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Isolation of the left brachiocephalic artery revisited: A 52-year literature review and introduction of a novel anatomic-clinical-prognostic classification


1 Department of Pediatric Cardiology, Children's Hospital Medical Center (Pediatric Center of Excellence), Tehran University of Medical Sciences, Tehran, Iran
2 Rajaie Cardiovascular Medical and Research Center, Iran University of Medical Sciences, Tehran, Iran

Correspondence Address:
Dr. Elaheh Malakan Rad
Department of Pediatrics, Children's Hospital Medical Center (Pediatric Center of Excellence), No. 62, Dr. Gharib's Street, End of Keshavarz Boulevard, Tehran 1419733151
Iran
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Source of Support: None, Conflict of Interest: None


DOI: 10.4103/apc.APC_74_18

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Year : 2019  |  Volume : 12  |  Issue : 2  |  Page : 117-129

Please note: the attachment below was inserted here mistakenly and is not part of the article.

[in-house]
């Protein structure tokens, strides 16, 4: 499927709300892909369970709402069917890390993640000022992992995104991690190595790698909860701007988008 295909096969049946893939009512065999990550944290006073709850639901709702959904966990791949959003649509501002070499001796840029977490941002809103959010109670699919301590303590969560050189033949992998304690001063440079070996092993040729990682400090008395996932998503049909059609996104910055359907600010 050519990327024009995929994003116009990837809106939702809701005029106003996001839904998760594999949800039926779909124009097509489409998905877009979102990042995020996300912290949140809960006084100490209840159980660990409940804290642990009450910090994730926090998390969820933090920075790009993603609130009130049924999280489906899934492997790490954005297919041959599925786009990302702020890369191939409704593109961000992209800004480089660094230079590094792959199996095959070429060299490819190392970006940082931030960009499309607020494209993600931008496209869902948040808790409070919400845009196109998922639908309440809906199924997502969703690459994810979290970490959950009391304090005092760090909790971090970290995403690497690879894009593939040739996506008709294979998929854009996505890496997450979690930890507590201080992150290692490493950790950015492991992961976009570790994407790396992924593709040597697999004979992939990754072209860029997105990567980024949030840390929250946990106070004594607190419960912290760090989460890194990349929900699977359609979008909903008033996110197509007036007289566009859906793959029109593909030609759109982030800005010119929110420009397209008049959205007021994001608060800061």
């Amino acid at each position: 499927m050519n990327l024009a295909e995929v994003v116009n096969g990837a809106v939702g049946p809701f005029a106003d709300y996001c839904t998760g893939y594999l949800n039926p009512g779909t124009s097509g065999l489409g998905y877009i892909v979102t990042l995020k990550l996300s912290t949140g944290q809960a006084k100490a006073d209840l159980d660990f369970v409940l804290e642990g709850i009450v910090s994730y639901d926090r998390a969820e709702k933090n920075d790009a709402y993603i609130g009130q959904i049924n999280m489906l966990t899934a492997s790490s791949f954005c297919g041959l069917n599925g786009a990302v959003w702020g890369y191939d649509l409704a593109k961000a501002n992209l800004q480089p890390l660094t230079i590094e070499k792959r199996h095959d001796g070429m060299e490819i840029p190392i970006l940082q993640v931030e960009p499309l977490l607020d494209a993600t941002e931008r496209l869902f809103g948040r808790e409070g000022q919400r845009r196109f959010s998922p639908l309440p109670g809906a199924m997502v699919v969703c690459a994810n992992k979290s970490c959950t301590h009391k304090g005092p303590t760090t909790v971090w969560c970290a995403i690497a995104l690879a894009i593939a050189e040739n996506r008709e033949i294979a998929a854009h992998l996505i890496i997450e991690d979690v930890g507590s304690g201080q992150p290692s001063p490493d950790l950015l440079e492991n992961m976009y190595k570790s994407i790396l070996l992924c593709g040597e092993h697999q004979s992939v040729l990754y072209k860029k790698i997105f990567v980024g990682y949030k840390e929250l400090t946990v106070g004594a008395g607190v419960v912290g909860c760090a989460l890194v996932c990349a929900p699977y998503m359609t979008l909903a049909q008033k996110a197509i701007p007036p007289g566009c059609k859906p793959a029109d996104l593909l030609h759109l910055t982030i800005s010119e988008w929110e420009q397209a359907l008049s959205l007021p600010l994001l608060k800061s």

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Isolation of the left brachiocephalic artery (ILBA) is an extremely rare anomaly of aortic arch with diverse manifestations in the neurologic system, heart, and left upper arm. This anomaly is defined as the absence of connection of the left brachiocephalic artery (LBA) to aortic arch and connection of LBA to pulmonary artery (PA) through a patent arterial duct (PAD). However, this definition is not inclusive of all cases. Not only are there inconsistencies in the definition and terminology of this aortic arch anomaly but also there is no classification for this anomaly despite its heterogeneous nature in terms of anatomy, clinical presentation and prognosis. We performed a 52-year comprehensive literature review in the period between 1966 and 2018. Our inclusion criteria were any manuscript that included a case report or case series, with confirmed diagnosis of ILBA. All quantitative data were analyzed using descriptive analysis by SPSS version 21 (IBM SPSS Statistics, USA). Results were presented as mean ± standard deviation and median. Based on the presence or absence of connection of LBA to PA and the number of sources of steal from the LBA, we classified ILBA into three types: single-steal type with no connection of LBA to PA and single source of blood flow steal from LBA through the left subclavian artery (LSCA), double-steal type with connection of LBA to PA through PAD and two sources of steal through LSCA and arterial duct (AD), and triple-steal type with bilateral PADs and therefore, three sources of blood flow steal from LBA including the LSCA and the double ADs. Patients with single-steal type have the best prognosis and present latest with symptoms of cerebrovascular insufficiency or left arm claudication. The oldest reported patient was 69 years of age with symptoms of dizziness and near syncope. No death was reported in these patients. Double-steal type is the most common type and is often associated with genetic syndromes and/or extracardiac anomalies. Triple-steal type is the rarest type with the earliest presentation and worst prognosis. The oldest reported patient was 60 days of age. All reported cases had cardiac symptoms, pulmonary overcirculation, pulmonary hypertension, and fatal outcome.